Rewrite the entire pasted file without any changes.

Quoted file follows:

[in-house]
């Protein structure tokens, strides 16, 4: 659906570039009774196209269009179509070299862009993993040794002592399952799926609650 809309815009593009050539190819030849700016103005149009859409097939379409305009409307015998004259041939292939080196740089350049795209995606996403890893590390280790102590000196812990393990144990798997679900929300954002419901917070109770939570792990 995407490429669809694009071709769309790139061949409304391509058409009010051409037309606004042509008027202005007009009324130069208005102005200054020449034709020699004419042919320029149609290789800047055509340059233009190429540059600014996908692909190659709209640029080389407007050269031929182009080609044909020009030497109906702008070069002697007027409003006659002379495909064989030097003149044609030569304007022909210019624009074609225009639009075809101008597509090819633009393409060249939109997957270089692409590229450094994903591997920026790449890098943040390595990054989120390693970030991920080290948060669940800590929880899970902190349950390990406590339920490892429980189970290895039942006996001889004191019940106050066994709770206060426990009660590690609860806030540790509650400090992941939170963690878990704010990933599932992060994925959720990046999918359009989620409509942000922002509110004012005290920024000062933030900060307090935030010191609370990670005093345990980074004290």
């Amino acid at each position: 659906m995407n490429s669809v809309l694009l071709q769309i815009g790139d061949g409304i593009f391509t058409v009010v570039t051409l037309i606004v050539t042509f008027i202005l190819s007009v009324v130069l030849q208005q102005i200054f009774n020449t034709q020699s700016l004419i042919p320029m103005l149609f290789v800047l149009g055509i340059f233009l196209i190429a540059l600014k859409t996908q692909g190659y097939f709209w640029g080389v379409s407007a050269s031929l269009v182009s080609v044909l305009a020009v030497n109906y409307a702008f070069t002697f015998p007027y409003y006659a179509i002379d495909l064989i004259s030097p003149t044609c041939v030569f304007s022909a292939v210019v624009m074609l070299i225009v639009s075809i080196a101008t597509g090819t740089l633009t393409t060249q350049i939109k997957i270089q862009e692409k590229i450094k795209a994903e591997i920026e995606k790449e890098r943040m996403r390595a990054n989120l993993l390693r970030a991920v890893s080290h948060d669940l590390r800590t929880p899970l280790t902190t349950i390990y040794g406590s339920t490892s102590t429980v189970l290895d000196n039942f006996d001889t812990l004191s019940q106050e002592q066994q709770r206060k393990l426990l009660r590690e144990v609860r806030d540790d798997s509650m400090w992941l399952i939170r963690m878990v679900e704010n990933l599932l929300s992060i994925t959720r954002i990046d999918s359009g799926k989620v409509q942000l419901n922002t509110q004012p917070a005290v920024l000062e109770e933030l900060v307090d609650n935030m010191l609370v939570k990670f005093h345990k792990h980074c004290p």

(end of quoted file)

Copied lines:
[in-house]
């Protein structure tokens, strides 16, 4: 659906570039009774196209269009179509070299862009993993040794002592399952799926609650 809309815009593009050539190819030849700016103005149009859409097939379409305009409307015998004259041939292939080196740089350049795209995606996403890893590390280790102590000196812990393990144990798997679900929300954002419901917070109770939570792990 995407490429669809694009071709769309790139061949409304391509058409009010051409037309606004042509008027202005007009009324130069208005102005200054020449034709020699004419042919320029149609290789800047055509340059233009190429540059600014996908692909190659709209640029080389407007050269031929182009080609044909020009030497109906702008070069002697007027409003006659002379495909064989030097003149044609030569304007022909210019624009074609225009639009075809101008597509090819633009393409060249939109997957270089692409590229450094994903591997920026790449890098943040390595990054989120390693970030991920080290948060669940800590929880899970902190349950390990406590339920490892429980189970290895039942006996001889004191019940106050066994709770206060426990009660590690609860806030540790509650400090992941939170963690878990704010990933599932992060994925959720990046999918359009989620409509942000922002509110004012005290920024000062933030900060307090935030010191609370990670005093345990980074004290």
């Amino acid at each position: 659906m995407n490429s669809v809309l694009l071709q769309i815009g790139d061949g409304i593009f391509t058409v009010v570039t051409l037309i606004v050539t042509f008027i202005l190819s007009v009324v130069l030849q208005q102005i200054f009774n020449t034709q020699s700016l004419i042919p320029m103005l149609f290789v800047l149009g055509i340059f233009l196209i190429a540059l600014k859409t996908q692909g190659y097939f709209w640029g080389v379409s407007a050269s031929l269009v182009s080609v044909l305009a020009v030497n109906y409307a702008f070069t002697f015998p007027y409003y006659a179509i002379d495909l064989i004259s030097p003149t044609c041939v030569f304007s022909a292939v210019v624009m074609l070299i225009v639009s075809i080196a101008t597509g090819t740089l633009t393409t060249q350049i939109k997957i270089q862009e692409k590229i450094k795209a994903e591997i920026e995606k790449e890098r943040m996403r390595a990054n989120l993993l390693r970030a991920v890893s080290h948060d669940l590390r800590t929880p899970l280790t902190t349950i390990y040794g406590s339920t490892s102590t429980v189970l290895d000196n039942f006996d001889t812990l004191s019940q106050e002592q066994q709770r206060k393990l426990l009660r590690e144990v609860r806030d540790d798997s509650m400090w992941l399952i939170r963690m878990v679900e704010n990933l599932l929300s992060i994925t959720r954002i990046d999918s359009g799926k989620v409509q942000l419901n922002t509110q004012p917070a005290v920024l000062e109770e933030l900060v307090d609650n935030m010191l609370v939570k990670f005093h345990k792990h980074c004290p």